Continue reading “What Are You Reading? ‘Friday,’ Wonder Woman, Captain Marvel and more”
Plus: “Olivia Jaimes” speaks, Bill Maher doubles down on his comic book comments, a comic convention apologizes for giving ‘Saga’ to kids, and much more!
Abrams has abandoned plans to publish A Suicide Bomber Sits in the Library by Jack Gantos and Dave McKean following online criticism and controversy. The book is about a young boy who plans to blow up a library, but he changes his mind when he sees how captivated the people inside are with their reading.
An open letter to Abrams from the Asian Author Alliance, signed by more than 1,000 writers, teachers and readers, reads: “The simple fact is that today, the biggest terrorist threat in the United States is white supremacy. In publishing A Suicide Bomber Sits in the Library, Abrams is willfully fear-mongering and spreading harmful stereotypes in a failed attempt to show the power of story.”
McKean responded to some of the controversy on Twitter: “The premise of the book is that a boy uses his mind and faith to decide for himself that violence is not the right course or action.” The book was due to be published next May.
Continue reading “Comics Lowdown: Abrams pulls ‘A Suicide Bomber Sits in the Library’ from its schedule”
Plus: ‘The Brotherhood’ writer revealed! Transformers’ growing female fan base! Plus Art Spiegelman, Stan Webb and the scariest comic panel in ages!
Following the death of Marvel legend Stan Lee on Monday, many outlets covered not only his death, but turned the focus on his wide-reaching life and legacy. Some of the mainstream coverage included:
- The New York Times not only wrote a thorough obituary of “The Man,” but also featured a comic by Brian Michael Bendis, Bill Walko and Howie Noel.
- Peter David, freelance comics writer and a former Marvel employee, wrote a remembrance of Lee for Vulture. “Still, there was a time where Stan became the incarnation of that line from The Dark Knight: You either die a hero or live long enough to see yourself become a villain. In the ’80s and ’90s, it became increasingly stylish to bash Stan, to accuse him of hogging attention for his creations from the artists. But the fact is that before Marvel Comics, comics writers and artists were anonymous. It was Stan who made the artists the centerpieces of the work, giving them snappy nicknames like ‘Stainless’ Steve Ditko, ‘Genial’ Gene Colan, ‘Larrupin’’ Larry Lieber (no, even his brother wasn’t immune), and many others. We would come to know the artists (and other writers) as well as, if not better than, members of our only families. DC editors were so disdainful of this practice that they referred to him as ‘Stan Brag,’ before eventually following suit and crediting people.”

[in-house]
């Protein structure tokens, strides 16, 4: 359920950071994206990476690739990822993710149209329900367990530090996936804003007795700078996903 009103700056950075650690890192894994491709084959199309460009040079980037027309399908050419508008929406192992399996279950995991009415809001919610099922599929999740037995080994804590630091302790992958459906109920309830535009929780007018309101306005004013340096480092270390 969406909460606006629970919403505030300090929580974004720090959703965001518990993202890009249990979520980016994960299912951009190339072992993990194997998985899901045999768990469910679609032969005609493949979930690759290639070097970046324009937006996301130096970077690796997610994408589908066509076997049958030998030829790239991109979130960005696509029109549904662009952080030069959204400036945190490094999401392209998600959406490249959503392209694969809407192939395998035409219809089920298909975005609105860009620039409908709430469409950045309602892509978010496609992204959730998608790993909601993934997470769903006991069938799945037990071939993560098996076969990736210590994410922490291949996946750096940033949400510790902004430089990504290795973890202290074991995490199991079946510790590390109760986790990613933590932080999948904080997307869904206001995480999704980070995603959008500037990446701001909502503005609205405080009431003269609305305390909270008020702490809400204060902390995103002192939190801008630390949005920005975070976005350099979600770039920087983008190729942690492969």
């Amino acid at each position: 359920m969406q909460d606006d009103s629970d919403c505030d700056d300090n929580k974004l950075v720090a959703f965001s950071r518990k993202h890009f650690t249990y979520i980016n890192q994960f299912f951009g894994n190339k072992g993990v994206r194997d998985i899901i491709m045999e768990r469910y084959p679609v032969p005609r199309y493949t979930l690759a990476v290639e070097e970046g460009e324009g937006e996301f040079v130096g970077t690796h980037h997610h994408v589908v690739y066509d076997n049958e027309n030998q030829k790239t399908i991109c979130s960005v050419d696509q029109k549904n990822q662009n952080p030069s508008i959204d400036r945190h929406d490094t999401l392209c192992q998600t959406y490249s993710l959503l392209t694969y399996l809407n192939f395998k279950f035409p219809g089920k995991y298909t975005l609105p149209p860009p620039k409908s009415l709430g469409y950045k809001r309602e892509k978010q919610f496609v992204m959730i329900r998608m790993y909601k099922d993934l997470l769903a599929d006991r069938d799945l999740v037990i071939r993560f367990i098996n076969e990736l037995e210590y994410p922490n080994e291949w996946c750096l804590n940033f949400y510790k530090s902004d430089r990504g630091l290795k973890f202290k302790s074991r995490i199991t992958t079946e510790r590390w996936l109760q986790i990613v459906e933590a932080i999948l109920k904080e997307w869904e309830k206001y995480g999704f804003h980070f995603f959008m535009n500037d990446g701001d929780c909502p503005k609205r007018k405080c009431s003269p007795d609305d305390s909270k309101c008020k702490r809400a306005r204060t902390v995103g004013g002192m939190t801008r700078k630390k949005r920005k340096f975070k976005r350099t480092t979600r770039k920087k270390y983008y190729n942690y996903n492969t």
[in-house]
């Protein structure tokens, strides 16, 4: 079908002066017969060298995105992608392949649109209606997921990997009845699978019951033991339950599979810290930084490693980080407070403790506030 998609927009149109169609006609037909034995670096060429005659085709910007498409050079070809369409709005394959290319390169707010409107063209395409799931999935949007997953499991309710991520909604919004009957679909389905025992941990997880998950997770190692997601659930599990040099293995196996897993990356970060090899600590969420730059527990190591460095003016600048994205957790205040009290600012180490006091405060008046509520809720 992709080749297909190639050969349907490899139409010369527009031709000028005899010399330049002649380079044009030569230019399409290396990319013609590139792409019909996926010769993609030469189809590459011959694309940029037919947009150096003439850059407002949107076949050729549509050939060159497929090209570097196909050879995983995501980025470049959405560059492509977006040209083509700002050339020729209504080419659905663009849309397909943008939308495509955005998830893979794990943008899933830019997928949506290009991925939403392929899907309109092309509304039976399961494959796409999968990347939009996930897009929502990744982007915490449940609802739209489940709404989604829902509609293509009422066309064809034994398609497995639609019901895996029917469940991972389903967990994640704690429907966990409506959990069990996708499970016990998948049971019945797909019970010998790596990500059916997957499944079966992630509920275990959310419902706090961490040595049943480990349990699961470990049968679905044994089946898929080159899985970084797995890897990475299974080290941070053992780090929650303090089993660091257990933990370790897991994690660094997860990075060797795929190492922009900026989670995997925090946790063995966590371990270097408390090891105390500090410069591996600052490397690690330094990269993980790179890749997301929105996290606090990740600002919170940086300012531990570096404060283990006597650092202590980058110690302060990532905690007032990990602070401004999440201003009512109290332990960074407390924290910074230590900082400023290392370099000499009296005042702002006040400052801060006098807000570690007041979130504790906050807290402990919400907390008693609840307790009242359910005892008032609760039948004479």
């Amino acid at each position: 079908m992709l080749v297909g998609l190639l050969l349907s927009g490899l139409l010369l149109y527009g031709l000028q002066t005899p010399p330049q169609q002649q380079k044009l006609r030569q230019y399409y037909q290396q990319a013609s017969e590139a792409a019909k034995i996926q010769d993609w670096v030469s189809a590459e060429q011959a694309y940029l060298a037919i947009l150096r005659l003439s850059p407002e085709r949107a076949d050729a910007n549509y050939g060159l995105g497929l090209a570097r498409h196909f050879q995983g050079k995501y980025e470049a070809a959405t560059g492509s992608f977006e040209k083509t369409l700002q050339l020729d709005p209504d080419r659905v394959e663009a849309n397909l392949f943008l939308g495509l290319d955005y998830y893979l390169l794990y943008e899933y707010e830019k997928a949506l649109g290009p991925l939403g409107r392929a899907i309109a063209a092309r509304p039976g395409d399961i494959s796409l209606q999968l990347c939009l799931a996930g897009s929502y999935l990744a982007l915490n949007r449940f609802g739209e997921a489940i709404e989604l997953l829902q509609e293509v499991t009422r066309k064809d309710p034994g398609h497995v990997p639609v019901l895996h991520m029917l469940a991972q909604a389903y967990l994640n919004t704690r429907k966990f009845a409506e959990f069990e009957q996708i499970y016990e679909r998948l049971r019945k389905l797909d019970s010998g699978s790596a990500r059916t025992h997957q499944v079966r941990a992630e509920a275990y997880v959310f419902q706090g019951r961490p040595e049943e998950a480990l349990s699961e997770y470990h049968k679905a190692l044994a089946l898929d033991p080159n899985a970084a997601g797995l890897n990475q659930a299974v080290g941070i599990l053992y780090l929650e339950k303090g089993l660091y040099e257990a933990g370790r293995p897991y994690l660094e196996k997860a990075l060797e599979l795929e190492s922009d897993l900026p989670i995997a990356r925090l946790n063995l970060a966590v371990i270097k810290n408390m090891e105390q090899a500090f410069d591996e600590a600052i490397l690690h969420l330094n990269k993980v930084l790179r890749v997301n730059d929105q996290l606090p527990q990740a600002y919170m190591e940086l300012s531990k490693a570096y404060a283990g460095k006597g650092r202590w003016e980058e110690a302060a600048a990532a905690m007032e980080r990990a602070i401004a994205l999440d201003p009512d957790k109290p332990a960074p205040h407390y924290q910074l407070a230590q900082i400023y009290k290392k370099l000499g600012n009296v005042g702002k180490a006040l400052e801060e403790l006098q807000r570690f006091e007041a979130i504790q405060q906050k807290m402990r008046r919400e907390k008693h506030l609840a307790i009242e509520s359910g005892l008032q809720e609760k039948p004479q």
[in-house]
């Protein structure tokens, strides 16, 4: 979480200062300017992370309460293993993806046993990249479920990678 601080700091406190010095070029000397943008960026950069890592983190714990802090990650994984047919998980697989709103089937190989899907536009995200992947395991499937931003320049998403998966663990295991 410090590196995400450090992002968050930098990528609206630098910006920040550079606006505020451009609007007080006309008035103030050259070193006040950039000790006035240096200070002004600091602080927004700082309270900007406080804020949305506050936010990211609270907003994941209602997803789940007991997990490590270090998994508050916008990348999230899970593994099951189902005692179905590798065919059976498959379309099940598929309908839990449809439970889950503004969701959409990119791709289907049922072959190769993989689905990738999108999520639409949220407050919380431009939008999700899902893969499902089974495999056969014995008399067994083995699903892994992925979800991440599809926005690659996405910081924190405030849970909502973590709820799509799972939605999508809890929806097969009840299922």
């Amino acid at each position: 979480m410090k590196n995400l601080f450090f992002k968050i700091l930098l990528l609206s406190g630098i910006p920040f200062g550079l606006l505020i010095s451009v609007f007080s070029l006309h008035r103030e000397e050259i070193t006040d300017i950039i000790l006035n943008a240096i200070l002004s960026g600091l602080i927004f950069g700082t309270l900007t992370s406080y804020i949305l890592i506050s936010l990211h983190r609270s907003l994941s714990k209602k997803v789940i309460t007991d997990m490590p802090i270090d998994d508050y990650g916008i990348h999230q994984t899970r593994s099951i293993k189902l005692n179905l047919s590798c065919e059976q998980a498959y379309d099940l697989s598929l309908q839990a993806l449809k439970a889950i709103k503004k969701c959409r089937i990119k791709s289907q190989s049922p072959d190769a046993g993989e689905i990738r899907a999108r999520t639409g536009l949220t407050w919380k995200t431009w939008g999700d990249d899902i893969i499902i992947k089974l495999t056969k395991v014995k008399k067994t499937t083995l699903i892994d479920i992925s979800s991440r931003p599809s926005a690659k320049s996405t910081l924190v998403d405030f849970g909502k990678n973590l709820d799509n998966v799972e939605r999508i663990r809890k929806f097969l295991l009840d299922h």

- Roy Thomas, a legendary comics writer in his own right, shares the memory of his last Saturday spent with Lee at the Hollywood Reporter.
- Marvel dedicated a special section of their website to Lee, with a tribute video.
Continue reading “Comics Lowdown: Remembering Stan ‘The Man’ Lee”
J.M. DeMatteis and Corin Howell team up on a new comic coming from Karen Berger’s Dark Horse imprint.
The Berger Books line continues to grow, as the Dark Horse imprint announced a new title at the New York Comic Con this weekend — The Girl in the Bay by J.M. DeMatteis and Corin Howell.
This isn’t the first time the prolific DeMatteis has worked with editor Karen Berger, as Vertigo published The Last One and Mercy back in the day.
“The chance to work with Karen Berger again was too good to pass up,” said J.M. DeMatteis. “I was part of the launch of the Vertigo imprint 25 years ago, and I’m delighted to be a part of this exciting new chapter in Karen’s career. I’m equally delighted to have the amazing Corin Howell illustrating our project, The Girl in the Bay: a dark tale of mysticism, time-travel, cosmic identity theft, and murder.”